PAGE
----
12. Harry, 13. June 2021, 18:43

    Actually I wouldn’t mind congestion charges but fix the buses FIRST. To talk about congestion charges now is just not fair.

  13. Concerned Wellingtonian, 13. June 2021, 19:07

    Free buses would be a lot quicker especially because thoughtless people spend so much time fiddling to find their Snapper cards or cash to pay the driver.

  14. Ray Chung, 13. June 2021, 19:52

    The trouble is that nothing is free. Is it fair for the rates to increase for the buses? The service definitely needs to improve. I had three buses cancelled or just didn’t turn up last week.

  15. Cr Daran Ponter, 13. June 2021, 20:08

    This discussion has been promoted by the Transport and Infrastructure Select Committee’s investigation into Congestion Price Charging for Auckland.

    Good to see these types of tools being considered. They require a long lead-in time and should only be introduced where good public transport provisions are in place.

    For Wellington this means that congestion charging tools should only be applied:

    a) after roll-out in Auckland – let’s see how they go first!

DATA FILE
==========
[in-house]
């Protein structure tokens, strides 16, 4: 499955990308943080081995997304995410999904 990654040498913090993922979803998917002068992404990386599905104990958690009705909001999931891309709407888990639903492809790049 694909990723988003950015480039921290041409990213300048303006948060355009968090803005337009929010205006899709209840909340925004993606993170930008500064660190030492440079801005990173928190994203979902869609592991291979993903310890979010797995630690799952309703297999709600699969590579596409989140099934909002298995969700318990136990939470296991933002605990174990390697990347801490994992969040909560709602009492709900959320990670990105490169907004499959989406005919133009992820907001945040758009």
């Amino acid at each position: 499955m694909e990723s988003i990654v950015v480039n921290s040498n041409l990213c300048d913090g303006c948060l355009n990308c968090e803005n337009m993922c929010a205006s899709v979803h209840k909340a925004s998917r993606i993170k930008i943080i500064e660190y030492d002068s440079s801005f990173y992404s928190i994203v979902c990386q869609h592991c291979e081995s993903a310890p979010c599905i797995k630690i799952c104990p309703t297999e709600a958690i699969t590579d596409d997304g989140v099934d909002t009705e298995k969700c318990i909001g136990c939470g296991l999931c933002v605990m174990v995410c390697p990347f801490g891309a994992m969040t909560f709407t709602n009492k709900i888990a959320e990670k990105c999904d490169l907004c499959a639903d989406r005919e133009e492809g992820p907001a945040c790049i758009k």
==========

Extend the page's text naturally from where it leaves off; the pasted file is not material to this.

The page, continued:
b) following significant further investment in PT in Wellington – fully integrated ticketing, new stock of trains and buses, greater frequency of services, new services, low cost of public transport trips.
    c) with appropriate lead-in times – let’s not rush this – things need to line up.

  16. bsmith, 14. June 2021, 7:57

    Could I also surmise that you might want to employ a few more bus drivers as well.

  17. Michael Gibson, 14. June 2021, 10:47

    Cr Daran Ponter says that the introduction of congestion charges “require a long lead-in time”. Could he possibly look up the Regional Council’s records for 1983? I remember that congestion charges were being considered then and that they were a big election issue. All credit to the excellent then-Assistant Transport Manager, Dr Dave Watson, who did a lot of excellent work on the subject. Please don’t emulate LGWM on this as well as everything else.

  18. Guy M, 14. June 2021, 12:25

    Daran, I’m sick of people saying that we should not rush things and that we should wait to follow Auckland. Why? Why not be a leader and forge the way ahead? Why not make up our minds and go forth into the world and show the rest of NZ that Wellington is not a basket case but instead is a proud and capable self-governing city? Why not decide what Public Transport system we want, publish the routes, buy the properties, move the services and actually start to do things, without another 10 years of blathering about? Why not make us proud to live in Wellington for a change?

  19. Greenwelly, 14. June 2021, 14:55

    Guy M… because there is a developed inplace political agreement (ATAP) for it to happen in Auckland. There’s no agreement/announcement that it will be used anywhere else.